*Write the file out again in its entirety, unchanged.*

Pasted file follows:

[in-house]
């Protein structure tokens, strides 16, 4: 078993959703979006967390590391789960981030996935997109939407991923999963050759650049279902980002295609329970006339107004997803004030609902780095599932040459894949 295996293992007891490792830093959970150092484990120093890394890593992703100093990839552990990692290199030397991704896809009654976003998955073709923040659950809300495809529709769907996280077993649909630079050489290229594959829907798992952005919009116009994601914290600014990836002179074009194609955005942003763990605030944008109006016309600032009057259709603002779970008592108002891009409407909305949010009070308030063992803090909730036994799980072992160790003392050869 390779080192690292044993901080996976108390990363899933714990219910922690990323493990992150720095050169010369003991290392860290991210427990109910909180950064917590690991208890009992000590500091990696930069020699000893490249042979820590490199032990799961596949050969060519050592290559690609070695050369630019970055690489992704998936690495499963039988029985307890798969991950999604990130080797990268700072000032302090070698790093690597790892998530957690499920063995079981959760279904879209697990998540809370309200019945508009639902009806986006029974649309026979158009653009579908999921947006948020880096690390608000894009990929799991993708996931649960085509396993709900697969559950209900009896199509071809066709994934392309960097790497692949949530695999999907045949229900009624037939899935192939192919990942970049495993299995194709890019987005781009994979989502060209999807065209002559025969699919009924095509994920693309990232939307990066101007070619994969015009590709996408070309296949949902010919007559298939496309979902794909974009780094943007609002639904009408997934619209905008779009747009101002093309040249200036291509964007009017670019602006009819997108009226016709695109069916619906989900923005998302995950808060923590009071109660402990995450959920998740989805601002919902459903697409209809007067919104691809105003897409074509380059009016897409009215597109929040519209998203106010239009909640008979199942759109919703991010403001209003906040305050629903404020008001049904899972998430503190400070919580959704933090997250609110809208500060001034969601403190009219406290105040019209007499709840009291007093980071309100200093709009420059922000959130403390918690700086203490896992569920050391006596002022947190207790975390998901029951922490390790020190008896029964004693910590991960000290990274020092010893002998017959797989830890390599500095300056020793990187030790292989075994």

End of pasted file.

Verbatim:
[in-house]
């Protein structure tokens, strides 16, 4: 078993959703979006967390590391789960981030996935997109939407991923999963050759650049279902980002295609329970006339107004997803004030609902780095599932040459894949 295996293992007891490792830093959970150092484990120093890394890593992703100093990839552990990692290199030397991704896809009654976003998955073709923040659950809300495809529709769907996280077993649909630079050489290229594959829907798992952005919009116009994601914290600014990836002179074009194609955005942003763990605030944008109006016309600032009057259709603002779970008592108002891009409407909305949010009070308030063992803090909730036994799980072992160790003392050869 390779080192690292044993901080996976108390990363899933714990219910922690990323493990992150720095050169010369003991290392860290991210427990109910909180950064917590690991208890009992000590500091990696930069020699000893490249042979820590490199032990799961596949050969060519050592290559690609070695050369630019970055690489992704998936690495499963039988029985307890798969991950999604990130080797990268700072000032302090070698790093690597790892998530957690499920063995079981959760279904879209697990998540809370309200019945508009639902009806986006029974649309026979158009653009579908999921947006948020880096690390608000894009990929799991993708996931649960085509396993709900697969559950209900009896199509071809066709994934392309960097790497692949949530695999999907045949229900009624037939899935192939192919990942970049495993299995194709890019987005781009994979989502060209999807065209002559025969699919009924095509994920693309990232939307990066101007070619994969015009590709996408070309296949949902010919007559298939496309979902794909974009780094943007609002639904009408997934619209905008779009747009101002093309040249200036291509964007009017670019602006009819997108009226016709695109069916619906989900923005998302995950808060923590009071109660402990995450959920998740989805601002919902459903697409209809007067919104691809105003897409074509380059009016897409009215597109929040519209998203106010239009909640008979199942759109919703991010403001209003906040305050629903404020008001049904899972998430503190400070919580959704933090997250609110809208500060001034969601403190009219406290105040019209007499709840009291007093980071309100200093709009420059922000959130403390918690700086203490896992569920050391006596002022947190207790975390998901029951922490390790020190008896029964004693910590991960000290990274020092010893002998017959797989830890390599500095300056020793990187030790292989075994």